In this final part about how to write a convincing good guy, we’ll look at some of the other interesting components that go towards creating an interesting main character, and a convincing one at that.
As writers, we have to find ways of drawing the reader into the story and getting them to like, understand and follow the good guy right to the end of the story. We have to make the good guys as real as possible, so that they are not only believable in what they do, but people want would like to be.
Give the Good Guy a Weakness
As mentioned before, good guys are not perfect; they come with all sorts of flaws, foibles and weaknesses. But why give them weaknesses?
Weakness is one of the things that make them human, and it’s these things that readers completely understand. Weaknesses endear the reader to your main character like no other facet, because we all have weaknesses. No one is perfect.
Weakness also brings out strength in the most amazing ways. In other words, whatever the good guy’s weakness, exploit it at every key moments, make him or her suffer. Suffering makes the reader empathise. Empathy evokes the responsiveness of emotions, and readers love to see the good guy overcoming their weakness to become stronger.
Make them Change
The thing about good guys is that they have the ability to change and learn something about themselves or the world around them (whereas an antagonist, the bad guy, won’t want to). The main character won’t be the same at the end of the story as he or she was at the beginning. That’s because the story happened to affect change; their experiences help them. Again this is something that readers identify with – life itself is a learning curve, after all.
The protagonist might change steadily over the course of the story or he or she will change rather suddenly, perhaps because of dramatic or traumatic event or incident. We all change, hopefully for the better.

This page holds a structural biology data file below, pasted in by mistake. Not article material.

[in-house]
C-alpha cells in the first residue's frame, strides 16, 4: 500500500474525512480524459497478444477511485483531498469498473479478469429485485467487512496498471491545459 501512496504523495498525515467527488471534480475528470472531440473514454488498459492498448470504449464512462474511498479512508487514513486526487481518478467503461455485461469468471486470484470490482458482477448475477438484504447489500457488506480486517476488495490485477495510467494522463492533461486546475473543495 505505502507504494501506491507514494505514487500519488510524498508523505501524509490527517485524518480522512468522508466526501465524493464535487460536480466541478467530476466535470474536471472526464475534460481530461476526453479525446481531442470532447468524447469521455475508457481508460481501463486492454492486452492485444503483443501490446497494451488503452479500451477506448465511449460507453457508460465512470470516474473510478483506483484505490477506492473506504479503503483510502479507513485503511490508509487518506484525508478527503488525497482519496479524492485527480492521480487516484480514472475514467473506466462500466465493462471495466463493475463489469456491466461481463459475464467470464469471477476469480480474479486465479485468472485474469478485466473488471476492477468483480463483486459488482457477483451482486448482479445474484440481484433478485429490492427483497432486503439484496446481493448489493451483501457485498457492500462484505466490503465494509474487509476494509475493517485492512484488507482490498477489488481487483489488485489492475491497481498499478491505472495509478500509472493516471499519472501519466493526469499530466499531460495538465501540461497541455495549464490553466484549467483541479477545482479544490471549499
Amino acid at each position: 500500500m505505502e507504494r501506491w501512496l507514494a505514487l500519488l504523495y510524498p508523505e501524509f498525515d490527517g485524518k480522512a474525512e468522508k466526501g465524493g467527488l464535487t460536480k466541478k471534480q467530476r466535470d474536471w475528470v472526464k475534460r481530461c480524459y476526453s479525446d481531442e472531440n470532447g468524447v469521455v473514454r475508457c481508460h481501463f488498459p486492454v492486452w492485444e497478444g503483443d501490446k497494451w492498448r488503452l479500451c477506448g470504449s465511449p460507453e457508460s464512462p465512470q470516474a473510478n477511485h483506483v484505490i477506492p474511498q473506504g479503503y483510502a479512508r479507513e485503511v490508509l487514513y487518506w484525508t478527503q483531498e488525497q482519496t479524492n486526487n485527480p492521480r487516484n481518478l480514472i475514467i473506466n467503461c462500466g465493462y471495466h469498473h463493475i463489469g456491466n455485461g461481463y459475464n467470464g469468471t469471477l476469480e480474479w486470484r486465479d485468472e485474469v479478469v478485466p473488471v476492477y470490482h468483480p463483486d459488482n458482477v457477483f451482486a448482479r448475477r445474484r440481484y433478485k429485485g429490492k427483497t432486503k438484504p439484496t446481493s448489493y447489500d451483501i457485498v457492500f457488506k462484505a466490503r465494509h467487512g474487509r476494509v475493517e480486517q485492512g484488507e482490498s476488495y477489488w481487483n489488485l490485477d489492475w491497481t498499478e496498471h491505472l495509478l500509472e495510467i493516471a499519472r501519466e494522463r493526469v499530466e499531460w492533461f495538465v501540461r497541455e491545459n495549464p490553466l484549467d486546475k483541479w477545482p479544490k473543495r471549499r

Give them a Heroic Moment (or two)
We all love a hero. We also like those people who do something extraordinary. Readers are no different – they want to see the good guy do something extraordinary or heroic. The affinity it creates brings the reader closer to your main character, because we all want to see human nature at its very best. Whatever that awesome moment is – maybe beating the odds or finally standing up to a bully or perhaps saving a puppy from a river – the selfless in others makes us smile, it makes us feel good.
There are plenty of ingredients that writers shouldn’t ignore when they create their good guys. Effective good guys should create a sense of affinity, immediacy and emotional connection with readers, and to do that means incorporating so many facets.
Universally recognised good guy traits:-
They retain a sense of positivity even when the situation seems so dire.
They care about others, even strangers.
They follow their moral code.
They are determined.
They change and become a better person.
They will learn a valuable lesson.
They will do anything to protect those they love most.
They will turn weaknesses into strengths.
They will do extraordinary things.
They will make sacrifices.
They succeed against all the odds.
You can see from this list that there are so many factors that make a good guy, so many things that make him or her memorable, things that the reader likes about your main character, things that make them care. A well written good guy helps the reader see themselves in that character.
Above all, make your good guys as real as possible – they are ordinary people doing something extraordinary. That’s their journey.
Next week: Can poor word choice kill a story?